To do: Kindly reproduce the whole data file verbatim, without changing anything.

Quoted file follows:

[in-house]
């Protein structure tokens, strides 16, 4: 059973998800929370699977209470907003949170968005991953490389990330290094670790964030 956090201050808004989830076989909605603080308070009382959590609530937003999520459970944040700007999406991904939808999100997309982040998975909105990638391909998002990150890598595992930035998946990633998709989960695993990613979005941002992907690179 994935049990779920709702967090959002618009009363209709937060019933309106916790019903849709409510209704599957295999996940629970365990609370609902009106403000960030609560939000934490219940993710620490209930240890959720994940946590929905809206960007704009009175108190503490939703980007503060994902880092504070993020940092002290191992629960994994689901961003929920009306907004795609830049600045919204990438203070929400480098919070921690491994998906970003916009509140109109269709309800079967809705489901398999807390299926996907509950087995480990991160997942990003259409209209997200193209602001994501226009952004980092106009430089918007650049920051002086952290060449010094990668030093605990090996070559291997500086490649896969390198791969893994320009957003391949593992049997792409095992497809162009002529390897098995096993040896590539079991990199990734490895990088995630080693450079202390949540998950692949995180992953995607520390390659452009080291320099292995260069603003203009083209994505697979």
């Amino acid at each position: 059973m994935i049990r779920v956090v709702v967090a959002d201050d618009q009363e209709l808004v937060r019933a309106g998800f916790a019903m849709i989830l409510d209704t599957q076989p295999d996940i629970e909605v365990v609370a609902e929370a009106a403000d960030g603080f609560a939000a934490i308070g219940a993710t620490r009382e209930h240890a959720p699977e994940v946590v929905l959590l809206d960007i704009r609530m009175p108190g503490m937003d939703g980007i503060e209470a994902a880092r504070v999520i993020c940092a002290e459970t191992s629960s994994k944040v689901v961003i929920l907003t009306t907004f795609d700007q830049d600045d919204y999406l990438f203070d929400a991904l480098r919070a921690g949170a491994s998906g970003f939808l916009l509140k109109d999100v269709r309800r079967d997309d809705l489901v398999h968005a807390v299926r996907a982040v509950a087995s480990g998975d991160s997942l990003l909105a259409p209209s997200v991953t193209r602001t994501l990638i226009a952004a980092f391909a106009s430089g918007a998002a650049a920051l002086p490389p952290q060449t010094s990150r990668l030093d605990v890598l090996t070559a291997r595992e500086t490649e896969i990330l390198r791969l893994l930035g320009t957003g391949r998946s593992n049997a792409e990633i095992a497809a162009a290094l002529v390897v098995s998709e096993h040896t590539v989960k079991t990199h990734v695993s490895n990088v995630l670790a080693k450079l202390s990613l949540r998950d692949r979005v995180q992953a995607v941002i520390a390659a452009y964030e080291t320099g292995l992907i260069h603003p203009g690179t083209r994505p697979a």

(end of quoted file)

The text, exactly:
[in-house]
């Protein structure tokens, strides 16, 4: 059973998800929370699977209470907003949170968005991953490389990330290094670790964030 956090201050808004989830076989909605603080308070009382959590609530937003999520459970944040700007999406991904939808999100997309982040998975909105990638391909998002990150890598595992930035998946990633998709989960695993990613979005941002992907690179 994935049990779920709702967090959002618009009363209709937060019933309106916790019903849709409510209704599957295999996940629970365990609370609902009106403000960030609560939000934490219940993710620490209930240890959720994940946590929905809206960007704009009175108190503490939703980007503060994902880092504070993020940092002290191992629960994994689901961003929920009306907004795609830049600045919204990438203070929400480098919070921690491994998906970003916009509140109109269709309800079967809705489901398999807390299926996907509950087995480990991160997942990003259409209209997200193209602001994501226009952004980092106009430089918007650049920051002086952290060449010094990668030093605990090996070559291997500086490649896969390198791969893994320009957003391949593992049997792409095992497809162009002529390897098995096993040896590539079991990199990734490895990088995630080693450079202390949540998950692949995180992953995607520390390659452009080291320099292995260069603003203009083209994505697979």
């Amino acid at each position: 059973m994935i049990r779920v956090v709702v967090a959002d201050d618009q009363e209709l808004v937060r019933a309106g998800f916790a019903m849709i989830l409510d209704t599957q076989p295999d996940i629970e909605v365990v609370a609902e929370a009106a403000d960030g603080f609560a939000a934490i308070g219940a993710t620490r009382e209930h240890a959720p699977e994940v946590v929905l959590l809206d960007i704009r609530m009175p108190g503490m937003d939703g980007i503060e209470a994902a880092r504070v999520i993020c940092a002290e459970t191992s629960s994994k944040v689901v961003i929920l907003t009306t907004f795609d700007q830049d600045d919204y999406l990438f203070d929400a991904l480098r919070a921690g949170a491994s998906g970003f939808l916009l509140k109109d999100v269709r309800r079967d997309d809705l489901v398999h968005a807390v299926r996907a982040v509950a087995s480990g998975d991160s997942l990003l909105a259409p209209s997200v991953t193209r602001t994501l990638i226009a952004a980092f391909a106009s430089g918007a998002a650049a920051l002086p490389p952290q060449t010094s990150r990668l030093d605990v890598l090996t070559a291997r595992e500086t490649e896969i990330l390198r791969l893994l930035g320009t957003g391949r998946s593992n049997a792409e990633i095992a497809a162009a290094l002529v390897v098995s998709e096993h040896t590539v989960k079991t990199h990734v695993s490895n990088v995630l670790a080693k450079l202390s990613l949540r998950d692949r979005v995180q992953a995607v941002i520390a390659a452009y964030e080291t320099g292995l992907i260069h603003p203009g690179t083209r994505p697979a």